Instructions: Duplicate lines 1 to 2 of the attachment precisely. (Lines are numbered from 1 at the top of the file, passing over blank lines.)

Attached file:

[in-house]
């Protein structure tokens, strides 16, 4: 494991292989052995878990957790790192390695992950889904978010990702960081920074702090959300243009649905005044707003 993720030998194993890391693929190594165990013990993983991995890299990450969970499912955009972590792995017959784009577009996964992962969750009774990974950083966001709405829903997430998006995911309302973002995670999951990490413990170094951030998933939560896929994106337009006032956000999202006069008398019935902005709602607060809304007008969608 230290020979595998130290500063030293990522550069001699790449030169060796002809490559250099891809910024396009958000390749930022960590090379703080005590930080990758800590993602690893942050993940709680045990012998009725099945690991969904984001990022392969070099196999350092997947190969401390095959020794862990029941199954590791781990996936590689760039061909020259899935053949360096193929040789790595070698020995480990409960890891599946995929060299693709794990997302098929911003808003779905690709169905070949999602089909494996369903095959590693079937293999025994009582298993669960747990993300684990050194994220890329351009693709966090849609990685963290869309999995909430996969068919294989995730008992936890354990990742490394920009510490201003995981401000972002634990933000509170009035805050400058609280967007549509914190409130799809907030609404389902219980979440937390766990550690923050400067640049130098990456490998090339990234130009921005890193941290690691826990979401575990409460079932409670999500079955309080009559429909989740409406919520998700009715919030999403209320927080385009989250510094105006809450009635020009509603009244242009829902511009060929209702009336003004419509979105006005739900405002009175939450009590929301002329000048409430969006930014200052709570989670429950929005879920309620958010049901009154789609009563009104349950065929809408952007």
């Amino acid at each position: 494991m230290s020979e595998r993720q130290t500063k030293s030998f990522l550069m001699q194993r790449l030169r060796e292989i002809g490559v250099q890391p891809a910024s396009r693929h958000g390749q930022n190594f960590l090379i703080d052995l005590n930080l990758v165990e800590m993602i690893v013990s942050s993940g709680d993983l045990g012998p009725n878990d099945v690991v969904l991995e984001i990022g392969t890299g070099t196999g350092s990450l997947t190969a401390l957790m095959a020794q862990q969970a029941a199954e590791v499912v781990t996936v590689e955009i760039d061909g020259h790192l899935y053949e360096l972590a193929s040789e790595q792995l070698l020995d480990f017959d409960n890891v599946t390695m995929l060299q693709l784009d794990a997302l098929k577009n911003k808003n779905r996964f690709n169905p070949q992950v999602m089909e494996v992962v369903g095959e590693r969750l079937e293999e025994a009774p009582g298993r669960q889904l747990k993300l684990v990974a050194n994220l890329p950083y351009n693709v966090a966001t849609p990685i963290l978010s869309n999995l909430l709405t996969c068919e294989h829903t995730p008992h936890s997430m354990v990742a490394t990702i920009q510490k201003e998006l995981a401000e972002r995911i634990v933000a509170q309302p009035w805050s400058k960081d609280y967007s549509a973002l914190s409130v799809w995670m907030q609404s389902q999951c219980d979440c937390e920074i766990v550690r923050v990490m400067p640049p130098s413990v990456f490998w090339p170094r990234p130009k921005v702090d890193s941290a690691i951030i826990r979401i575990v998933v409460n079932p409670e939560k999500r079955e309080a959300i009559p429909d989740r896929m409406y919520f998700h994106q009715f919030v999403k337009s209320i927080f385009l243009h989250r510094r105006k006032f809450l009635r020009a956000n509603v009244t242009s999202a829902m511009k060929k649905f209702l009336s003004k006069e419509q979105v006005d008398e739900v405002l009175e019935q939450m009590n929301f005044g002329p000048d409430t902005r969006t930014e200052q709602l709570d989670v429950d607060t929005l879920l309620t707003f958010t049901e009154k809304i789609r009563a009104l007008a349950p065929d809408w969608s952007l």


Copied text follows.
[in-house]
């Protein structure tokens, strides 16, 4: 494991292989052995878990957790790192390695992950889904978010990702960081920074702090959300243009649905005044707003 993720030998194993890391693929190594165990013990993983991995890299990450969970499912955009972590792995017959784009577009996964992962969750009774990974950083966001709405829903997430998006995911309302973002995670999951990490413990170094951030998933939560896929994106337009006032956000999202006069008398019935902005709602607060809304007008969608 230290020979595998130290500063030293990522550069001699790449030169060796002809490559250099891809910024396009958000390749930022960590090379703080005590930080990758800590993602690893942050993940709680045990012998009725099945690991969904984001990022392969070099196999350092997947190969401390095959020794862990029941199954590791781990996936590689760039061909020259899935053949360096193929040789790595070698020995480990409960890891599946995929060299693709794990997302098929911003808003779905690709169905070949999602089909494996369903095959590693079937293999025994009582298993669960747990993300684990050194994220890329351009693709966090849609990685963290869309999995909430996969068919294989995730008992936890354990990742490394920009510490201003995981401000972002634990933000509170009035805050400058609280967007549509914190409130799809907030609404389902219980979440937390766990550690923050400067640049130098990456490998090339990234130009921005890193941290690691826990979401575990409460079932409670999500079955309080009559429909989740409406919520998700009715919030999403209320927080385009989250510094105006809450009635020009509603009244242009829902511009060929209702009336003004419509979105006005739900405002009175939450009590929301002329000048409430969006930014200052709570989670429950929005879920309620958010049901009154789609009563009104349950065929809408952007």